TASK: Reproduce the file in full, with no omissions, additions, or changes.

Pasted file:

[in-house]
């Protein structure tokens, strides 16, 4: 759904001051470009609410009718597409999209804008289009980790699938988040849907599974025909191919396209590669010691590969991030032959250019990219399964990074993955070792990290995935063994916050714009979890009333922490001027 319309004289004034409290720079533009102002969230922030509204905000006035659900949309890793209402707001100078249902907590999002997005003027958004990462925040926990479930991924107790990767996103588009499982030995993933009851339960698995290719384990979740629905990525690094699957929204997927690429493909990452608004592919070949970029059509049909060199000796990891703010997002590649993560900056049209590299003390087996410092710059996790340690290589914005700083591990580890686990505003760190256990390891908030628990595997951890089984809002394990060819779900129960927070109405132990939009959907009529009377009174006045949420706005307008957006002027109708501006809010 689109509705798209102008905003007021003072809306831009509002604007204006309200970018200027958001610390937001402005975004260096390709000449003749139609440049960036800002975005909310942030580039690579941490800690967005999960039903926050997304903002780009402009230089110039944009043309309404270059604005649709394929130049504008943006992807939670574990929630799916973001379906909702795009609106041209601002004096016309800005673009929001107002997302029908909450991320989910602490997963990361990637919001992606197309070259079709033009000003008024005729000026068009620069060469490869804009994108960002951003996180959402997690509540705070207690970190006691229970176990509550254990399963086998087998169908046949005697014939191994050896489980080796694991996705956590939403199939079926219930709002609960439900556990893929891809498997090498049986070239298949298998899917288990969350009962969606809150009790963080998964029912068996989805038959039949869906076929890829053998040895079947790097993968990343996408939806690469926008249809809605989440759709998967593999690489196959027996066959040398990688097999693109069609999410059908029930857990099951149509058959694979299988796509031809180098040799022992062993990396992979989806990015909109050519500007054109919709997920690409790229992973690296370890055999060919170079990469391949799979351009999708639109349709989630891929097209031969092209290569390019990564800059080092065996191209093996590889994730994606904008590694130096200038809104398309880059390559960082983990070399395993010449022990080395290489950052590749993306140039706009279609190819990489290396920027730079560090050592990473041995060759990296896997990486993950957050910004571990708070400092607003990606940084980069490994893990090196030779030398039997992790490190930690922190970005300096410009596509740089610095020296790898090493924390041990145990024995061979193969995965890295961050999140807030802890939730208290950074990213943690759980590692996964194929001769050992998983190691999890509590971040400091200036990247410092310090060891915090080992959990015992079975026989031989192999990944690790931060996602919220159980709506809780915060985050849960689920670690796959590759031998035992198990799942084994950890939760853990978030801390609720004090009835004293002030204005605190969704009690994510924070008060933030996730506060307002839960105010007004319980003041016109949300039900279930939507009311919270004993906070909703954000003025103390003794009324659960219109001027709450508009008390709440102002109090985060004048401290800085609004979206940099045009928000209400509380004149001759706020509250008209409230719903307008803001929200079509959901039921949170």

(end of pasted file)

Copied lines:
[in-house]
């Protein structure tokens, strides 16, 4: 759904001051470009609410009718597409999209804008289009980790699938988040849907599974025909191919396209590669010691590969991030032959250019990219399964990074993955070792990290995935063994916050714009979890009333922490001027 319309004289004034409290720079533009102002969230922030509204905000006035659900949309890793209402707001100078249902907590999002997005003027958004990462925040926990479930991924107790990767996103588009499982030995993933009851339960698995290719384990979740629905990525690094699957929204997927690429493909990452608004592919070949970029059509049909060199000796990891703010997002590649993560900056049209590299003390087996410092710059996790340690290589914005700083591990580890686990505003760190256990390891908030628990595997951890089984809002394990060819779900129960927070109405132990939009959907009529009377009174006045949420706005307008957006002027109708501006809010 689109509705798209102008905003007021003072809306831009509002604007204006309200970018200027958001610390937001402005975004260096390709000449003749139609440049960036800002975005909310942030580039690579941490800690967005999960039903926050997304903002780009402009230089110039944009043309309404270059604005649709394929130049504008943006992807939670574990929630799916973001379906909702795009609106041209601002004096016309800005673009929001107002997302029908909450991320989910602490997963990361990637919001992606197309070259079709033009000003008024005729000026068009620069060469490869804009994108960002951003996180959402997690509540705070207690970190006691229970176990509550254990399963086998087998169908046949005697014939191994050896489980080796694991996705956590939403199939079926219930709002609960439900556990893929891809498997090498049986070239298949298998899917288990969350009962969606809150009790963080998964029912068996989805038959039949869906076929890829053998040895079947790097993968990343996408939806690469926008249809809605989440759709998967593999690489196959027996066959040398990688097999693109069609999410059908029930857990099951149509058959694979299988796509031809180098040799022992062993990396992979989806990015909109050519500007054109919709997920690409790229992973690296370890055999060919170079990469391949799979351009999708639109349709989630891929097209031969092209290569390019990564800059080092065996191209093996590889994730994606904008590694130096200038809104398309880059390559960082983990070399395993010449022990080395290489950052590749993306140039706009279609190819990489290396920027730079560090050592990473041995060759990296896997990486993950957050910004571990708070400092607003990606940084980069490994893990090196030779030398039997992790490190930690922190970005300096410009596509740089610095020296790898090493924390041990145990024995061979193969995965890295961050999140807030802890939730208290950074990213943690759980590692996964194929001769050992998983190691999890509590971040400091200036990247410092310090060891915090080992959990015992079975026989031989192999990944690790931060996602919220159980709506809780915060985050849960689920670690796959590759031998035992198990799942084994950890939760853990978030801390609720004090009835004293002030204005605190969704009690994510924070008060933030996730506060307002839960105010007004319980003041016109949300039900279930939507009311919270004993906070909703954000003025103390003794009324659960219109001027709450508009008390709440102002109090985060004048401290800085609004979206940099045009928000209400509380004149001759706020509250008209409230719903307008803001929200079509959901039921949170």